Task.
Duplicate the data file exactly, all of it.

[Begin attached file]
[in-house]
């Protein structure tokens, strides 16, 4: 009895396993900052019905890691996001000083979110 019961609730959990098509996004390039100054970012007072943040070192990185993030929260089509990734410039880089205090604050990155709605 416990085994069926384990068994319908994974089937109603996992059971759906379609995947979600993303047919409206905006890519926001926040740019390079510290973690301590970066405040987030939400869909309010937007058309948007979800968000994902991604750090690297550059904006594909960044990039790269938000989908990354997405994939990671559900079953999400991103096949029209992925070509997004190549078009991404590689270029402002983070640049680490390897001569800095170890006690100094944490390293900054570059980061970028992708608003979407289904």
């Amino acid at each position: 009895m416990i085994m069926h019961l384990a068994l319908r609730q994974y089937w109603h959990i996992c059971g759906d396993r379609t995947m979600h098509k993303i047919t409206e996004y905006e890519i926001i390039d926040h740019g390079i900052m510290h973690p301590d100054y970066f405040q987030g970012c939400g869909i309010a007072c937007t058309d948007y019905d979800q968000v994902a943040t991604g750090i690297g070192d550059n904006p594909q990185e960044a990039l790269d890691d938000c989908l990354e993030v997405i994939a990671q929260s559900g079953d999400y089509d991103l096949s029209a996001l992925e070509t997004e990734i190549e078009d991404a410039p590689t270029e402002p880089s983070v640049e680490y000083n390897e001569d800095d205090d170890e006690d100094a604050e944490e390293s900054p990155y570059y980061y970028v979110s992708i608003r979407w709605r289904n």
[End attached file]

[in-house]
């Protein structure tokens, strides 16, 4: 009895396993900052019905890691996001000083979110 019961609730959990098509996004390039100054970012007072943040070192990185993030929260089509990734410039880089205090604050990155709605 416990085994069926384990068994319908994974089937109603996992059971759906379609995947979600993303047919409206905006890519926001926040740019390079510290973690301590970066405040987030939400869909309010937007058309948007979800968000994902991604750090690297550059904006594909960044990039790269938000989908990354997405994939990671559900079953999400991103096949029209992925070509997004190549078009991404590689270029402002983070640049680490390897001569800095170890006690100094944490390293900054570059980061970028992708608003979407289904």
């Amino acid at each position: 009895m416990i085994m069926h019961l384990a068994l319908r609730q994974y089937w109603h959990i996992c059971g759906d396993r379609t995947m979600h098509k993303i047919t409206e996004y905006e890519i926001i390039d926040h740019g390079i900052m510290h973690p301590d100054y970066f405040q987030g970012c939400g869909i309010a007072c937007t058309d948007y019905d979800q968000v994902a943040t991604g750090i690297g070192d550059n904006p594909q990185e960044a990039l790269d890691d938000c989908l990354e993030v997405i994939a990671q929260s559900g079953d999400y089509d991103l096949s029209a996001l992925e070509t997004e990734i190549e078009d991404a410039p590689t270029e402002p880089s983070v640049e680490y000083n390897e001569d800095d205090d170890e006690d100094a604050e944490e390293s900054p990155y570059y980061y970028v979110s992708i608003r979407w709605r289904n």